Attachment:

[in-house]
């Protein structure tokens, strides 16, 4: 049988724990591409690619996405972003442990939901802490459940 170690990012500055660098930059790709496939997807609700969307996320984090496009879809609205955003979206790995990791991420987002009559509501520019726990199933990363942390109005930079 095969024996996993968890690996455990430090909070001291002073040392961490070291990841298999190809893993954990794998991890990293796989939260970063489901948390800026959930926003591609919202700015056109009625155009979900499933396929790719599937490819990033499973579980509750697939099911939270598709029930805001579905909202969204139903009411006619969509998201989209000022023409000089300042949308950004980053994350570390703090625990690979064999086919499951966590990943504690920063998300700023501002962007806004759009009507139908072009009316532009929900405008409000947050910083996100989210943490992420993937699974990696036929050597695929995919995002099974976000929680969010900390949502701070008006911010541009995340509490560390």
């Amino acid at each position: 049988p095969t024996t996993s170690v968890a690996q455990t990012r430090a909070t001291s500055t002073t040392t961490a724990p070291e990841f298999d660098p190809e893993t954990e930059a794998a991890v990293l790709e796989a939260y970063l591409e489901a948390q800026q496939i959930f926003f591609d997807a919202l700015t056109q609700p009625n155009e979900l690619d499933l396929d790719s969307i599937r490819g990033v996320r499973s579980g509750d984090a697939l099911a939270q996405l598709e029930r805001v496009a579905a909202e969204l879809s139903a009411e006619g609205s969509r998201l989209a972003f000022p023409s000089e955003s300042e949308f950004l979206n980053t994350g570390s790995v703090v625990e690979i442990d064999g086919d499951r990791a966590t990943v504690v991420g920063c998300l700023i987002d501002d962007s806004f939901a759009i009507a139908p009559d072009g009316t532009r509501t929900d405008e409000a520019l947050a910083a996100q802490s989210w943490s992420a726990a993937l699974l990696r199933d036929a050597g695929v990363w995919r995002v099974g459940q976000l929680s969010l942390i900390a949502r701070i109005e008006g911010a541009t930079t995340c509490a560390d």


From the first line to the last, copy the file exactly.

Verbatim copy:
[in-house]
């Protein structure tokens, strides 16, 4: 049988724990591409690619996405972003442990939901802490459940 170690990012500055660098930059790709496939997807609700969307996320984090496009879809609205955003979206790995990791991420987002009559509501520019726990199933990363942390109005930079 095969024996996993968890690996455990430090909070001291002073040392961490070291990841298999190809893993954990794998991890990293796989939260970063489901948390800026959930926003591609919202700015056109009625155009979900499933396929790719599937490819990033499973579980509750697939099911939270598709029930805001579905909202969204139903009411006619969509998201989209000022023409000089300042949308950004980053994350570390703090625990690979064999086919499951966590990943504690920063998300700023501002962007806004759009009507139908072009009316532009929900405008409000947050910083996100989210943490992420993937699974990696036929050597695929995919995002099974976000929680969010900390949502701070008006911010541009995340509490560390």
């Amino acid at each position: 049988p095969t024996t996993s170690v968890a690996q455990t990012r430090a909070t001291s500055t002073t040392t961490a724990p070291e990841f298999d660098p190809e893993t954990e930059a794998a991890v990293l790709e796989a939260y970063l591409e489901a948390q800026q496939i959930f926003f591609d997807a919202l700015t056109q609700p009625n155009e979900l690619d499933l396929d790719s969307i599937r490819g990033v996320r499973s579980g509750d984090a697939l099911a939270q996405l598709e029930r805001v496009a579905a909202e969204l879809s139903a009411e006619g609205s969509r998201l989209a972003f000022p023409s000089e955003s300042e949308f950004l979206n980053t994350g570390s790995v703090v625990e690979i442990d064999g086919d499951r990791a966590t990943v504690v991420g920063c998300l700023i987002d501002d962007s806004f939901a759009i009507a139908p009559d072009g009316t532009r509501t929900d405008e409000a520019l947050a910083a996100q802490s989210w943490s992420a726990a993937l699974l990696r199933d036929a050597g695929v990363w995919r995002v099974g459940q976000l929680s969010l942390i900390a949502r701070i109005e008006g911010a541009t930079t995340c509490a560390d």